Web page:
In spotted hyenas, males should become more willing to help others as they age. We found that the number of close kin increases for male hyenas but decreased for females. This pattern was largely shaped by the fact that dispersal is strongly male biased in spotted hyenas: most males leave their natal group after reaching sexual maturity and establish themselves as immigrants in other clans whereas the daughters remain in their birth clan all their life. Females therefore live among fewer close kin as they get older, because their mother and older sisters and aunts eventually die. In contrast, males have no or few kin upon immigration into their new clan but their numbers increase over time, as males sire more and more daughters (that remain in the clan). The distinct kinship dynamics in male and female hyenas predicts that males should be more willing to help other group members as they age while females should become more selfish. More detailed investigation of hyena behaviour is needed to assess if this in fact is the case. So stay tuned!

Original publication

Ellis S, Johnstone RA, Cant MA, Franks DE, Weiss MN, Alberts SC, Balcomb KS, Benton CH, Brent LJN, Crockford C, Davidian E, Delahay RJ, Ellifrit DK, Höner OP, Meniri M, McDonald RA, Nichols HJ, Thompson FJ, Vigilant L, Wittig RM, Croft DP (2022) Patterns and consequences of age-linked change in local relatedness in animal societies. Nature Ecology & Evolution.

Further information

Davidian E, Courtiol A, Wachter B, Hofer H, Höner OP (2016) Why do some males choose to breed at home when most other males disperse? Science Advances 2 e1501236.

Höner OP, Wachter B, East ML, Streich WJ, Wilhelm K, Burke T, Hofer H (2007) Female mate-choice drives the evolution of male-biased dispersal in a social mammal. Nature 448:798-801.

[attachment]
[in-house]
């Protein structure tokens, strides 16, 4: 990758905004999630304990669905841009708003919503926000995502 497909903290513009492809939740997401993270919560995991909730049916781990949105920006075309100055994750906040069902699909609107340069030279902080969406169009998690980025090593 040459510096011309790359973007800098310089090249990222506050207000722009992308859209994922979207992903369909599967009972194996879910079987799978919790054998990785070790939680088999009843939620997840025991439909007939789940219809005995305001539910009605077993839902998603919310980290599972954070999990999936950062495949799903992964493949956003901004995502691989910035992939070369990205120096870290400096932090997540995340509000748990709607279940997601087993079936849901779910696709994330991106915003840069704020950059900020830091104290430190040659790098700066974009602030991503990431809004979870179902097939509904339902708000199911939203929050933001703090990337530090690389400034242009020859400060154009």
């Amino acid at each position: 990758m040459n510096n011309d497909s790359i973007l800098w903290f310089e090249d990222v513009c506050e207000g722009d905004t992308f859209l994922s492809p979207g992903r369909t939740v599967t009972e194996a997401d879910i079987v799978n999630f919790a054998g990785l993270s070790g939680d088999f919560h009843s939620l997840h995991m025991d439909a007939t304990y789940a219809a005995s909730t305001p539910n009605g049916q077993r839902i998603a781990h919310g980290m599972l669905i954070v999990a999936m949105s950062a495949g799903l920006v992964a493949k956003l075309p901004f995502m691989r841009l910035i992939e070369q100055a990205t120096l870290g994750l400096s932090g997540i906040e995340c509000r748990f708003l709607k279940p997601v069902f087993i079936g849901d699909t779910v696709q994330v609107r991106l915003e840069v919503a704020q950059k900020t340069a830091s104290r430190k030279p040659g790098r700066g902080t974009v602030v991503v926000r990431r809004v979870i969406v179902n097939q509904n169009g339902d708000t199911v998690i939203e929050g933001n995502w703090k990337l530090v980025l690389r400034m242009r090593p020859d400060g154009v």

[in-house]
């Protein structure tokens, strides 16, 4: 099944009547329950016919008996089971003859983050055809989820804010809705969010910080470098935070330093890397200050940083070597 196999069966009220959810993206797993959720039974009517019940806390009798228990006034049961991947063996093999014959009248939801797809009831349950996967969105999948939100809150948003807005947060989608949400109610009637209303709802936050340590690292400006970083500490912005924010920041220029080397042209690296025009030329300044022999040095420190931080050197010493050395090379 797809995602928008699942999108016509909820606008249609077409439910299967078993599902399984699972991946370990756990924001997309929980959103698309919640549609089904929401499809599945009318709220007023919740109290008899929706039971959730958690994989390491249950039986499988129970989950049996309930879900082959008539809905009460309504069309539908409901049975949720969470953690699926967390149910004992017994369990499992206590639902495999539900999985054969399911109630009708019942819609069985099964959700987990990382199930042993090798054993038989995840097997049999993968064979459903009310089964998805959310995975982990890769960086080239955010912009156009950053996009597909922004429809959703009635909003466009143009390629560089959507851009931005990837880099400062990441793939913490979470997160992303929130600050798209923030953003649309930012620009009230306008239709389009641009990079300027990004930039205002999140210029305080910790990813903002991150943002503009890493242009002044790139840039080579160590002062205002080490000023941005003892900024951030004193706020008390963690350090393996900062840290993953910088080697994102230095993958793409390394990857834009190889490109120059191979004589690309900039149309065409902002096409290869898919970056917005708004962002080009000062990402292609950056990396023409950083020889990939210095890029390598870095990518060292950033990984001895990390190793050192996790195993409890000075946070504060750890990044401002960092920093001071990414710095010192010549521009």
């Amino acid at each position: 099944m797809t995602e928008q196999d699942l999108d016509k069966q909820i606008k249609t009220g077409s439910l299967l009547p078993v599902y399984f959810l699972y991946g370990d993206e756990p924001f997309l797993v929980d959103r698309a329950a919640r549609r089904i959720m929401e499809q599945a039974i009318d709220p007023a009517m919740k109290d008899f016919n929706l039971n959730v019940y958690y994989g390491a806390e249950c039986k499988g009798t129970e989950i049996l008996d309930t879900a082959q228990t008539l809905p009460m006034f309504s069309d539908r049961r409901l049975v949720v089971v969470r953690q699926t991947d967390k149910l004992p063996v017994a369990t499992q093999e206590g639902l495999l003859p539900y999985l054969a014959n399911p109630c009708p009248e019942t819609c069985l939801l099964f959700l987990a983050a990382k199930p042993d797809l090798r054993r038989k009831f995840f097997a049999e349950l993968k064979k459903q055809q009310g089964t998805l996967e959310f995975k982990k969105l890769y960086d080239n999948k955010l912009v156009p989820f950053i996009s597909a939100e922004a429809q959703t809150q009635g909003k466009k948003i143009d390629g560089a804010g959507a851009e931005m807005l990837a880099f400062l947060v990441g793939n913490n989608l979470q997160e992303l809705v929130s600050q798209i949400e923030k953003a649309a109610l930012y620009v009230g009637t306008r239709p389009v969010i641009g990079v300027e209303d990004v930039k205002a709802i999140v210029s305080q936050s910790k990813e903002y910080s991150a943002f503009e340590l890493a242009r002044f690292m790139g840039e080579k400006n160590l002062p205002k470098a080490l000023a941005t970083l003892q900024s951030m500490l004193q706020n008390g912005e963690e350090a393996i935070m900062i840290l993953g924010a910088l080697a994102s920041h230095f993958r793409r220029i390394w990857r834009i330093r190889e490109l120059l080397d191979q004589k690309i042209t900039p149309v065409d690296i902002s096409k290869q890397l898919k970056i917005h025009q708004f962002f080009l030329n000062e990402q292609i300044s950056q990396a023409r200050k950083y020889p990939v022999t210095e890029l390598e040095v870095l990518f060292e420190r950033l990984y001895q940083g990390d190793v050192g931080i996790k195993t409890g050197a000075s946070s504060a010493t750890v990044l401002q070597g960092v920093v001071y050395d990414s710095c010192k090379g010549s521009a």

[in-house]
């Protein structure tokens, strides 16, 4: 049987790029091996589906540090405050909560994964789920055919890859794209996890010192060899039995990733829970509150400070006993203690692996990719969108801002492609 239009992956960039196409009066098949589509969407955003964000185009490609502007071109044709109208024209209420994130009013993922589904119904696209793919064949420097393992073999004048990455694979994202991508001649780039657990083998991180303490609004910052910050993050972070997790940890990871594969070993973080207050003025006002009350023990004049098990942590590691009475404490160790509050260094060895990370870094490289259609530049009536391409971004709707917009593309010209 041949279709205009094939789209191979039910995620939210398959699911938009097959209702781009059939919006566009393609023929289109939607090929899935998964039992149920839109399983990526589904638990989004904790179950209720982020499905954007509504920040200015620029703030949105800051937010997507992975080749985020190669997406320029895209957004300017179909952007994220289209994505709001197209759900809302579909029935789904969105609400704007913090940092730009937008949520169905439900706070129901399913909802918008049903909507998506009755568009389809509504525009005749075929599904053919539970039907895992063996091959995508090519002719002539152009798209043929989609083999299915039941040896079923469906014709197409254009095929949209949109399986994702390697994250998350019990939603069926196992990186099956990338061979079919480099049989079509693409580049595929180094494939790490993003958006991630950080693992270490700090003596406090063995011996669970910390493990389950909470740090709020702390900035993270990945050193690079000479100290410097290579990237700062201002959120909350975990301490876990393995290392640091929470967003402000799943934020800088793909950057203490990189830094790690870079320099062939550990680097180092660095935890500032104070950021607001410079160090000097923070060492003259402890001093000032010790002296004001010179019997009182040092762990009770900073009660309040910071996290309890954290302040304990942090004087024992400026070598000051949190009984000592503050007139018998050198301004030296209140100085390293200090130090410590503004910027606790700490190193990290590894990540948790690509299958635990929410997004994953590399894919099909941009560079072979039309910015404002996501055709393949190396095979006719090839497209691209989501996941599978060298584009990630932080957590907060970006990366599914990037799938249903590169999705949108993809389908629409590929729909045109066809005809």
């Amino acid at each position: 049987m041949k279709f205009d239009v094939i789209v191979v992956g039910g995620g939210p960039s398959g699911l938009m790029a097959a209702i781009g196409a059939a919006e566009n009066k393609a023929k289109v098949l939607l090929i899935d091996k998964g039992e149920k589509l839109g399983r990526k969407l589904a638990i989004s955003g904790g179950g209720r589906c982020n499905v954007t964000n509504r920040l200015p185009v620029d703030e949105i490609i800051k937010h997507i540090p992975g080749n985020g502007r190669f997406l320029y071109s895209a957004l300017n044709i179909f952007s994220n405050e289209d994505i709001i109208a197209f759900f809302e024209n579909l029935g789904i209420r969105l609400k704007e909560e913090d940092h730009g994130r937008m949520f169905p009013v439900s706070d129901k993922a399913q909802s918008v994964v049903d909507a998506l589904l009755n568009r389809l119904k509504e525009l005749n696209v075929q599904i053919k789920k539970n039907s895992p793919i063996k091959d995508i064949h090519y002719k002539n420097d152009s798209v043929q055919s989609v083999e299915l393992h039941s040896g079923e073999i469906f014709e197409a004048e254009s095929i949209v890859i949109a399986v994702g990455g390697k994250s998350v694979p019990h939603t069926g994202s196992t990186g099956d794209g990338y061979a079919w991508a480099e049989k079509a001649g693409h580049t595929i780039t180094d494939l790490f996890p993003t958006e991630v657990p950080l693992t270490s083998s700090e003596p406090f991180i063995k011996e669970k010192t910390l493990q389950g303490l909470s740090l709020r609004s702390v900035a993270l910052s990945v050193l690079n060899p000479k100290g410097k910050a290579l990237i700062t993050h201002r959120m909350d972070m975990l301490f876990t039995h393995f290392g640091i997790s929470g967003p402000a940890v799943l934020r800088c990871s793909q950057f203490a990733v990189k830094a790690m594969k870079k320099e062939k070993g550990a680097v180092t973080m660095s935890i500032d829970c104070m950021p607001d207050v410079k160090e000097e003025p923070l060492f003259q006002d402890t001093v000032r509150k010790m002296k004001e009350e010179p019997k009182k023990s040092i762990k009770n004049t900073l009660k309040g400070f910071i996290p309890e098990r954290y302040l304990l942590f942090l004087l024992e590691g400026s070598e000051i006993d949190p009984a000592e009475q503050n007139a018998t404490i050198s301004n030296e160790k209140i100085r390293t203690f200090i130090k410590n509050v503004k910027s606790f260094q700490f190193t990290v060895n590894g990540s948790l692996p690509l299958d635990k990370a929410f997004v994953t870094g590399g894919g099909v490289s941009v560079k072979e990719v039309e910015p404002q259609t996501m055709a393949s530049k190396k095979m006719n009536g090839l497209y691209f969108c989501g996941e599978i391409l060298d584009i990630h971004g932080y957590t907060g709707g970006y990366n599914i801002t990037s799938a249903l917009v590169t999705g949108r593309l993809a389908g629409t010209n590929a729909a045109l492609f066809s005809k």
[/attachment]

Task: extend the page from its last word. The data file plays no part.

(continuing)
Vullioud C*, Davidian E*, Wachter B, Rousset F, Courtiol A*, Höner OP* (2019) Social support drives female dominance in the spotted hyaena. Nature Ecology & Evolution 3:71-76. *contributed equally

Emotions and cultural importance help us understand the “beef” between pastoralists and large carnivores

A dive into the fascinating world of human-carnivore relationships


By Arjun Dheer

There isn’t a “one size fits all” solution to the problems that can arise in areas where humans live near wild animals. But one thing is consistently important: making sure that the people who live alongside the animals are on board with whatever management decisions are put into place to promote coexistence. This is especially true when it comes to potentially dangerous animals like large carnivores – for example, lions, tigers, and bears (oh my). Humans have long had a love-hate relationship with large carnivores: they’re aesthetically pleasing, awe-inspiring, and powerful, but also potentially damaging to human livelihoods due to their habit of killing livestock. They might be easy to admire, but they’re definitely not easy to live with!

How can we understand what makes people tick when it comes to managing large carnivores? The traditional focus has been on livestock depredation: the propensity of large carnivores to kill animals such as cattle, sheep, goats, and donkeys. Predictably, most studies have found that the more livestock killing that goes on, the more people want the large carnivores either killed or moved away. More recently, scientists have investigated the importance of psychological factors like the emotions people feel towards large carnivores and of the importance carnivores have in their culture. Positive emotions and cultural importance were found to predict the acceptance of conservation-oriented management strategies; and negative emotions, more invasive strategies. Past research looked at these factors separately, but did not compare them at the same time to see which is the best predictor, which would provide wildlife managers with information on what to target when looking to reduce human-carnivore conflict.